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Light transport and imaging through complex media

Scientific meeting

Location

Kavli Royal Society Centre, Chicheley Hall, Newport Pagnell, Buckinghamshire, MK16 9JJ

Overview

Theo Murphy international scientific meeting organised by Professor Daniele Faccio and Professor Stephen McLaughlin FREng.

Image by Ella Marushchenko

A multi-disciplinary meeting to discuss a new challenge in the field of optical imaging: the control of light transport through complex and highly scattering media. The problems of seeing through fog, a multimode fibre or inside the human body were once thought to be intractable or simply impossible. Recent developments have shown that by combining novel computational and imaging approaches, not only is this possible but also within reach.

Recorded audio of the presentations will be available on this page after the meeting has taken place. Meeting papers will be published in a future volume of Philosophical Transactions A.

Attending the event

This is a residential conference, which allows for increased discussion and networking.

  • Free to attend 
  • Advanced registration essential (more information on registration will be available soon) 
  • Catering and accommodation available to purchase during registration

Enquiries: contact the Scientific Programmes team

Call for posters

There will be a poster session on Monday 22 January 2018. If you would like to apply to present a poster please submit your proposed title, abstract (no more than 200 word and in third person), author list, name of the proposed presenter and institution to the Scientific Programmes team no later than 1 January 2018. Please note that places are limited and posters are selected at the scientific organiser's discretion. Poster abstracts will only be considered if the presenter is registered to attend the meeting.

Event organisers

Select an organiser for more information

Schedule of talks

22 January

Session 1 09:00-12:30

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10:00-10:05 Welcome by the Royal Society

10:05-10:30 Double phase retrieval for imaging through scattering media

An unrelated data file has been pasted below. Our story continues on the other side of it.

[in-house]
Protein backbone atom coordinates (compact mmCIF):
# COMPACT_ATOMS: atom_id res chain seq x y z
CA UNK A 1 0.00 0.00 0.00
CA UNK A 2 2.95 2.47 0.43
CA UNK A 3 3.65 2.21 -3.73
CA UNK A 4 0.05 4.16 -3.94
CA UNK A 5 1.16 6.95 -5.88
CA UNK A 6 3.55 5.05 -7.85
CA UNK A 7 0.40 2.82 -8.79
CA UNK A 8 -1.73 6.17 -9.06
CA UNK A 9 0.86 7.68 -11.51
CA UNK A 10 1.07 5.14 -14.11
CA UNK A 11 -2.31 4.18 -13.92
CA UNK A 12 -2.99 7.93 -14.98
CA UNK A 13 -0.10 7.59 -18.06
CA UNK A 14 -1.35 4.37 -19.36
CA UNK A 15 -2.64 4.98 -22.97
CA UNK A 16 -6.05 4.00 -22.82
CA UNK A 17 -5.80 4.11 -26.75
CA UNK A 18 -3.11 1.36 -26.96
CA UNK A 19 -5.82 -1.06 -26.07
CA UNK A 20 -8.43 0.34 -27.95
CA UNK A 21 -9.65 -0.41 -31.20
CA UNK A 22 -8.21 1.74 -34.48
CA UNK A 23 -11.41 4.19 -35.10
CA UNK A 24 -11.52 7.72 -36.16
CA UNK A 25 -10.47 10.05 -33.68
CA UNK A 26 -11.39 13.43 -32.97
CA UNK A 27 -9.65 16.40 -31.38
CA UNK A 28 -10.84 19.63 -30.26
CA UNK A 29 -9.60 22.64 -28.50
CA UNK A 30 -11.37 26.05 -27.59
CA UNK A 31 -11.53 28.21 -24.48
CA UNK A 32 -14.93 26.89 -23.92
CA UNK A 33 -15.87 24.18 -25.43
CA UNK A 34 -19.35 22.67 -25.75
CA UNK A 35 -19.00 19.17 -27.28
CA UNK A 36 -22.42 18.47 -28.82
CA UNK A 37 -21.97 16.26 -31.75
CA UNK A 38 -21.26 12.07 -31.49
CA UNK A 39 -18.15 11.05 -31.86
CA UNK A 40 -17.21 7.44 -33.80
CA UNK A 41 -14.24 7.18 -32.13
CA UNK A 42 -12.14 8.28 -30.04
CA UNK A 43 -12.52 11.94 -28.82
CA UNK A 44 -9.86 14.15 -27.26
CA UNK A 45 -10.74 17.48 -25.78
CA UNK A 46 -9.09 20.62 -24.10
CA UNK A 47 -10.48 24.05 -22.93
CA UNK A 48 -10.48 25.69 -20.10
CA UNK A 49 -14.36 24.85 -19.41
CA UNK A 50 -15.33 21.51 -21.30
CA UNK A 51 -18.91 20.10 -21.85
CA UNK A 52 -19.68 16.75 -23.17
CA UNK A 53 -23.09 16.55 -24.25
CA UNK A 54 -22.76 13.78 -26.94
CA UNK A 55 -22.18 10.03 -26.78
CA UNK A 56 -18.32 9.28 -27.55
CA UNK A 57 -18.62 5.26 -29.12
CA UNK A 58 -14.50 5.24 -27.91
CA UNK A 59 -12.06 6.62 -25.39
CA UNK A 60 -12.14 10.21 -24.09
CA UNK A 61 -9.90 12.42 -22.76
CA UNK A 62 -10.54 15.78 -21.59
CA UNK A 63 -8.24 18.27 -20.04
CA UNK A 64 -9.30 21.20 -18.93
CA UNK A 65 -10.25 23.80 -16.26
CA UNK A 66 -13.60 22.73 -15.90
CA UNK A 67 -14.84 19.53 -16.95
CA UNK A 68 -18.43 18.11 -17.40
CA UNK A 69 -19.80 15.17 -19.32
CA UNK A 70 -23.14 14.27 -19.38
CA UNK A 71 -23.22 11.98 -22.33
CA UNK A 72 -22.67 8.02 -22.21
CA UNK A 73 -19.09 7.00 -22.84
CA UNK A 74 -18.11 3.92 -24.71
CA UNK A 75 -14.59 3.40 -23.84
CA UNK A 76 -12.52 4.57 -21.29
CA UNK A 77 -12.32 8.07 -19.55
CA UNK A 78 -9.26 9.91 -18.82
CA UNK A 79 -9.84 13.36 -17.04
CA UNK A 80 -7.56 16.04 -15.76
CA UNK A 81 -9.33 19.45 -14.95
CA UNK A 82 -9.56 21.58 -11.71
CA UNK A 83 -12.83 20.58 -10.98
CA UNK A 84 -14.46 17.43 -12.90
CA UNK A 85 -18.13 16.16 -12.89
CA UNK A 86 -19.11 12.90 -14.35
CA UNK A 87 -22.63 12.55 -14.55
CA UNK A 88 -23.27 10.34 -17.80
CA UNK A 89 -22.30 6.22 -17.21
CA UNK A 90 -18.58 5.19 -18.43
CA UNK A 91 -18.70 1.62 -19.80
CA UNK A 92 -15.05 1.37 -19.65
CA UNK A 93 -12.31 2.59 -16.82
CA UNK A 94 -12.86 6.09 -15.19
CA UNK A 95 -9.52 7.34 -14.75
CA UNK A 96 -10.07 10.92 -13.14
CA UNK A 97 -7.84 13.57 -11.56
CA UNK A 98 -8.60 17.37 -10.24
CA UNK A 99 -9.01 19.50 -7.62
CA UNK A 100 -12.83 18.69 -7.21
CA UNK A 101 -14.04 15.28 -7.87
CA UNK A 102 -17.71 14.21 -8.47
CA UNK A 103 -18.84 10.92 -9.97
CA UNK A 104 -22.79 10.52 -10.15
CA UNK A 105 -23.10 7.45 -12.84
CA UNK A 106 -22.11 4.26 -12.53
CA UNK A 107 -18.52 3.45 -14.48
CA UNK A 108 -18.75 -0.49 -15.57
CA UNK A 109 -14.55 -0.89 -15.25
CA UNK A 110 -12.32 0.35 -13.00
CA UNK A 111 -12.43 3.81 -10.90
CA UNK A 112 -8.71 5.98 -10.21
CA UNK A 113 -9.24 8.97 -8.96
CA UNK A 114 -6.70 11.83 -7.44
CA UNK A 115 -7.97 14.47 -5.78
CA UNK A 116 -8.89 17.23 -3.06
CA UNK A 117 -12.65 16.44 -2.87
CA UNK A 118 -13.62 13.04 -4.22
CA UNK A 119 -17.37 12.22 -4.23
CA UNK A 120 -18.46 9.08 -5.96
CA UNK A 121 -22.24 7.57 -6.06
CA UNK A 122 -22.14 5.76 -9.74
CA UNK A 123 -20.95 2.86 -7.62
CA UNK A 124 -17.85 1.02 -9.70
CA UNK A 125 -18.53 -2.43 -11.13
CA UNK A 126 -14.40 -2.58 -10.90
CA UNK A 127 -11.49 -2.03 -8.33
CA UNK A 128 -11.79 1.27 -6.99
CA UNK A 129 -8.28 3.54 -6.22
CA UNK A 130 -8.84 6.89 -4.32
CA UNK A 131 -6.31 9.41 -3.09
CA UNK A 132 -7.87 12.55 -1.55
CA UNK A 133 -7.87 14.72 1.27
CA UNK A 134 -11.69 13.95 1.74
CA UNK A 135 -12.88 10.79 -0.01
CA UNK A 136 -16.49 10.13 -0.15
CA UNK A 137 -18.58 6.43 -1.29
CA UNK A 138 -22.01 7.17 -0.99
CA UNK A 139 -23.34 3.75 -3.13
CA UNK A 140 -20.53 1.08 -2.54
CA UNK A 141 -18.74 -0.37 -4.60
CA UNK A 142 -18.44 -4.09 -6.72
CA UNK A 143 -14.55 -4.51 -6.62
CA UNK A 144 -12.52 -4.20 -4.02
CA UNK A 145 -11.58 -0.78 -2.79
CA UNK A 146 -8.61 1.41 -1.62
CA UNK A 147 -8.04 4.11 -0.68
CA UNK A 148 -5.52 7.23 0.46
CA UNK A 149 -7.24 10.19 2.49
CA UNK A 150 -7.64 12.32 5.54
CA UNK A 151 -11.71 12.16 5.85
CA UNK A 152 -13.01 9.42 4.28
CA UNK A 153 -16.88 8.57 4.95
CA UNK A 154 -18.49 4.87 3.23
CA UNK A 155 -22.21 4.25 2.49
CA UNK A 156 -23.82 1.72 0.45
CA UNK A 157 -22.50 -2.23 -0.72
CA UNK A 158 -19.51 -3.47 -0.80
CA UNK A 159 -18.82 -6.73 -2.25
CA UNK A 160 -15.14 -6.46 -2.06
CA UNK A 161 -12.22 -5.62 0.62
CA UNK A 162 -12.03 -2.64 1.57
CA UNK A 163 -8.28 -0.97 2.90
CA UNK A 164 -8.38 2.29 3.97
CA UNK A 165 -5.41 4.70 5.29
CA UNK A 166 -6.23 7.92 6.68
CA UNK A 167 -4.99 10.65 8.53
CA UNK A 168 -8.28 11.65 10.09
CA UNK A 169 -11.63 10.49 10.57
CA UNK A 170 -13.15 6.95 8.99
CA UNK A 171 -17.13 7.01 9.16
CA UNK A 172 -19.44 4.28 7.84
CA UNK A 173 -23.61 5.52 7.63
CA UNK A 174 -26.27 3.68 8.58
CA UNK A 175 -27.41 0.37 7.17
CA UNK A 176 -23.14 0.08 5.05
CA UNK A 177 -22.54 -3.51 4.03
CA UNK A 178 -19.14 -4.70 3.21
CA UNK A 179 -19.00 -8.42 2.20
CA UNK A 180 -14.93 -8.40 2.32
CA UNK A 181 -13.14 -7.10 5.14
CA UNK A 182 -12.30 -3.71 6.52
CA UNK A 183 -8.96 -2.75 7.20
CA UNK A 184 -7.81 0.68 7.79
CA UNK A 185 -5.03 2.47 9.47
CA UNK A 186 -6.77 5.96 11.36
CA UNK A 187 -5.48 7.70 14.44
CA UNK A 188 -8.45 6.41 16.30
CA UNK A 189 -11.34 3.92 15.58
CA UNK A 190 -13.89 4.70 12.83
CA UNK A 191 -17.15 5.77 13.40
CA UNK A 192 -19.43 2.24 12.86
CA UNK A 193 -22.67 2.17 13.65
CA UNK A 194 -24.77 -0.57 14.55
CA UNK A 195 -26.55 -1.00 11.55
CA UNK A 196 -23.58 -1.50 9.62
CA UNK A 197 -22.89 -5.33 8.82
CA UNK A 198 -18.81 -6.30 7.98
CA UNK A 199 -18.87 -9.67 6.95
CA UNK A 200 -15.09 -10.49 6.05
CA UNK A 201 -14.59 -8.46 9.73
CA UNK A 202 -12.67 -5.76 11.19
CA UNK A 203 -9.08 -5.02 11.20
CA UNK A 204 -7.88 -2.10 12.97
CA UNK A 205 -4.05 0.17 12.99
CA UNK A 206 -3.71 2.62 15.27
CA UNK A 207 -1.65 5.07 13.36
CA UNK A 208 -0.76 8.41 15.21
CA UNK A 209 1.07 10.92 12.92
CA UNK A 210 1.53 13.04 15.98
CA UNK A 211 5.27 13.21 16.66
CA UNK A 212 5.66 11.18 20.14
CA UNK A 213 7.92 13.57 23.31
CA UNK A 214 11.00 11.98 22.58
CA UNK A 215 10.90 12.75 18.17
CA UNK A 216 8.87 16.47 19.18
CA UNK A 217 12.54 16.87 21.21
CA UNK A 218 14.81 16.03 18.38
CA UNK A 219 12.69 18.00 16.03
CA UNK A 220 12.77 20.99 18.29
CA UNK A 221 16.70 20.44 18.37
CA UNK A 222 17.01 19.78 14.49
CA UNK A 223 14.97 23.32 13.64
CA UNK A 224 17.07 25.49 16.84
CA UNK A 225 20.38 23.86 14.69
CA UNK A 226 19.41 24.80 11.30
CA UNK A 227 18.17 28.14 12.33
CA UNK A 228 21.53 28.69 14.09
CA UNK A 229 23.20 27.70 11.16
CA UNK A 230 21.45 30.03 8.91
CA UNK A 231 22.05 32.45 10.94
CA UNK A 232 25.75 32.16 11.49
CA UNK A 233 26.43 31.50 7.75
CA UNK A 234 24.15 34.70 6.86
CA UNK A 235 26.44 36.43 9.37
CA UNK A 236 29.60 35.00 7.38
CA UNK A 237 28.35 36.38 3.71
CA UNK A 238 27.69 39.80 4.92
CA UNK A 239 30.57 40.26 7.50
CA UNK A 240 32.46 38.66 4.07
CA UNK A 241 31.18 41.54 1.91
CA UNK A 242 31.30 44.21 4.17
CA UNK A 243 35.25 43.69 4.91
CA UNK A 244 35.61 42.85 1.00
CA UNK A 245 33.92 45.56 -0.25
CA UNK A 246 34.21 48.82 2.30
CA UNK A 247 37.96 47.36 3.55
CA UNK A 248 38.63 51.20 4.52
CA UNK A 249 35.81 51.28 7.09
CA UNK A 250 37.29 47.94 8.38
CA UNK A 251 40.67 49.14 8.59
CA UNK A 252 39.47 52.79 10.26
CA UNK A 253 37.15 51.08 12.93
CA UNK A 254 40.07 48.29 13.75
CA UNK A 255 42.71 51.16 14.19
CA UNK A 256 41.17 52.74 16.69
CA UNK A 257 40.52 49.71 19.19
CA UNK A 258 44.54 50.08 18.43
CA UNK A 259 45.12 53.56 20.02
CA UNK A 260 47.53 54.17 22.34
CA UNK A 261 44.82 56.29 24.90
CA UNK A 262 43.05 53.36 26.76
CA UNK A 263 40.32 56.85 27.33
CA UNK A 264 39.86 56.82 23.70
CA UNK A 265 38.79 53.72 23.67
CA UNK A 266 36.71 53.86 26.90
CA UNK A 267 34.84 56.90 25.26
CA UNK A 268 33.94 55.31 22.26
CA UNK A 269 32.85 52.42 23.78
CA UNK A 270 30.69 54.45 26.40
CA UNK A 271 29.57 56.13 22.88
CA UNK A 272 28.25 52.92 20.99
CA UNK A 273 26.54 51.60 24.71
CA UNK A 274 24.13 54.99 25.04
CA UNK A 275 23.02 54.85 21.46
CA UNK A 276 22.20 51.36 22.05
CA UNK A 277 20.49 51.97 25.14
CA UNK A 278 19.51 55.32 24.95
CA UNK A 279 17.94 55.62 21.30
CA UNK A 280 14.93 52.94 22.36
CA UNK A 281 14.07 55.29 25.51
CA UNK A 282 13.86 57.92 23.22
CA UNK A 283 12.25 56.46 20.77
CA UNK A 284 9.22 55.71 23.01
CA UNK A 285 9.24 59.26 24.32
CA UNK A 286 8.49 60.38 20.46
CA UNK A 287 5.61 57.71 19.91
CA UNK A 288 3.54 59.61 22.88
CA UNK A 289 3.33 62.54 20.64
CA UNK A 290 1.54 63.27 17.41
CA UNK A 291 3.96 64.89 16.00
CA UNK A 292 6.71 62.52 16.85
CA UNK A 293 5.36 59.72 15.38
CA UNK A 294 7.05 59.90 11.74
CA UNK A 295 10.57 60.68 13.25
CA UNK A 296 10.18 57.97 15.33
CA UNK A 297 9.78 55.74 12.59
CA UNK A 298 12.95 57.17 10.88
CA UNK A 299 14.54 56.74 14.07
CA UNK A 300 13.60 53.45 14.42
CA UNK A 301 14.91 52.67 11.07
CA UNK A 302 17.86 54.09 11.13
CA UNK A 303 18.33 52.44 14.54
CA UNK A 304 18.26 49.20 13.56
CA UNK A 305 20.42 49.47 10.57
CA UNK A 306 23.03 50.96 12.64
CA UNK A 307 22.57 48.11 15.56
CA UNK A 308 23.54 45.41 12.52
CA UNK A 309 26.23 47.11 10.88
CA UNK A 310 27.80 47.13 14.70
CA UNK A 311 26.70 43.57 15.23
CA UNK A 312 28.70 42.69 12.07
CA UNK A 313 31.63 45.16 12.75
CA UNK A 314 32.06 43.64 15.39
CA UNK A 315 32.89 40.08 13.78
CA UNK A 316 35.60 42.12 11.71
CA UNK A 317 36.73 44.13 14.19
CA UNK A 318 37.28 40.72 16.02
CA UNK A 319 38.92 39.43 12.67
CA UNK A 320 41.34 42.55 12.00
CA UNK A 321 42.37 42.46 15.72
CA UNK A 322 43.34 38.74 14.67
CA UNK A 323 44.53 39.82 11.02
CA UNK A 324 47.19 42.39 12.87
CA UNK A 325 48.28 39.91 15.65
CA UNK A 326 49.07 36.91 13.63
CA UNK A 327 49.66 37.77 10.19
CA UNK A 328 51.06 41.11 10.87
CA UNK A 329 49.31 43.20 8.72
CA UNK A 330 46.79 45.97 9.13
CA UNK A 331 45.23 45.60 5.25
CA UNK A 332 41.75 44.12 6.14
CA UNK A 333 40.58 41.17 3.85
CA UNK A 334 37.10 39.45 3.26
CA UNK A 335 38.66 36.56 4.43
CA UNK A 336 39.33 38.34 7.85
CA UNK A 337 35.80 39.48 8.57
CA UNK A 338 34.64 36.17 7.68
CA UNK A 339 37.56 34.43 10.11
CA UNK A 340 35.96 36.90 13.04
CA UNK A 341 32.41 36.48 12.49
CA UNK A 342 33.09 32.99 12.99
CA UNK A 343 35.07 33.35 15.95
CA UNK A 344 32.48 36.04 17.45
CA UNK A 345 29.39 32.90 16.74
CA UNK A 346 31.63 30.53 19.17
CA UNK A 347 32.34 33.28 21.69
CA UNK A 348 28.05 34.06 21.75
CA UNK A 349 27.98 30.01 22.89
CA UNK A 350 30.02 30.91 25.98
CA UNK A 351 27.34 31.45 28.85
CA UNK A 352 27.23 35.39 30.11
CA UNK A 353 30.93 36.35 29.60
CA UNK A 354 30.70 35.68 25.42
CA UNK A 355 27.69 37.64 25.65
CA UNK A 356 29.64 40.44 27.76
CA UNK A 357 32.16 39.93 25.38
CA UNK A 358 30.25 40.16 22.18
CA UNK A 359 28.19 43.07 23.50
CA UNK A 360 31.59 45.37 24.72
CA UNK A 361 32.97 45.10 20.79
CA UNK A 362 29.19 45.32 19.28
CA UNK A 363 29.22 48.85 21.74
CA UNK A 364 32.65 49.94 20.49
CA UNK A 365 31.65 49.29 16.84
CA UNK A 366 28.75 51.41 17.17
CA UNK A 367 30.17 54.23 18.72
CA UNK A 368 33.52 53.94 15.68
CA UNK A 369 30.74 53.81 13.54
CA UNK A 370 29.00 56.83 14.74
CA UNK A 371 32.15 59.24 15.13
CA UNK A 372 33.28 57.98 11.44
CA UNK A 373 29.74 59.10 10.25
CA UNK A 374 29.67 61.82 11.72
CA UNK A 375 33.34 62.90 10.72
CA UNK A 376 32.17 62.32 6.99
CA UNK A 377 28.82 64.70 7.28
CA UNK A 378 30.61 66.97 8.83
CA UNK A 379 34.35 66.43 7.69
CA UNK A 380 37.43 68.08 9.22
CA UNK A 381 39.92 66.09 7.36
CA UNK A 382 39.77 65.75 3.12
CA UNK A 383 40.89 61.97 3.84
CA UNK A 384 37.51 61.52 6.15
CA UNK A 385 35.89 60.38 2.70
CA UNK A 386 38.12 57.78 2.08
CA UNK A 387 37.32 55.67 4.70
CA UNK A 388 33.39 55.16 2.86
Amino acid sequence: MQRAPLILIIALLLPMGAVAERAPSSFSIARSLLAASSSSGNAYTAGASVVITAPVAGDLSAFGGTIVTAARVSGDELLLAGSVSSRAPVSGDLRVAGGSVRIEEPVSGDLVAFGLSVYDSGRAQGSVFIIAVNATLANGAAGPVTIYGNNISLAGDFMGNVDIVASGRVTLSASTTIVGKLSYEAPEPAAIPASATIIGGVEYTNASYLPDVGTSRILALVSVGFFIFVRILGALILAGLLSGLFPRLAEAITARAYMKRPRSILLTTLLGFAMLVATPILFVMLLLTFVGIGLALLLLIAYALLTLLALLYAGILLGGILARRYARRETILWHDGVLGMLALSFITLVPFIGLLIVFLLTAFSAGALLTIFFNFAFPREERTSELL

Professor Richard Baraniuk, Rice University, USA

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11:00-11:30 High energy photon detection for imaging special nuclear materials

Professor Alfred Hero, University of Michigan, USA

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11:30-12:00 Open channels for transport and imaging in turbid media

Professor Allard Mosk, Utrecht University, Netherlands

Abstract

Random scattering of light, which takes place in paper, paint and biological tissue is an obstacle to imaging and focusing of light and thus hampers many applications. At the same time scattering is a phenomenon of basic physical interest as it allows the study of fascinating interference effects such as open transport channels which enable lossless transport of waves through strongly scattering materials.

The transmission of these open channels remains high even for a thick sample, while their statistical occurrence offers a new way to measure the scattering strength of a material. Single open channels can be elucidated by repeated phase conjugation, and this opens them up to detailed spectroscopy measurements, allowing space-time mapping of these remarkable transmission properties in three-dimensional optical systems.

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Session 2 13:30-19:00

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13:30-14:00 Advances in refractive-index tomography

Professor Michael Unser, École Polytechnique Fédérale de Lausanne, Switzerland

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14:00-14:30 Quantum optics and information science in multi-dimensional networks

Professor Christine Silberhorn, University of Paderborn, Germany

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15:30-16:00 Photon-Efficient Imaging Through Scattering Media

Professor Vivek Goyal, Boston University

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16:00-16:30 3D Computational Microscopy in Scattering Media

Professor Laura Waller, UC Berkeley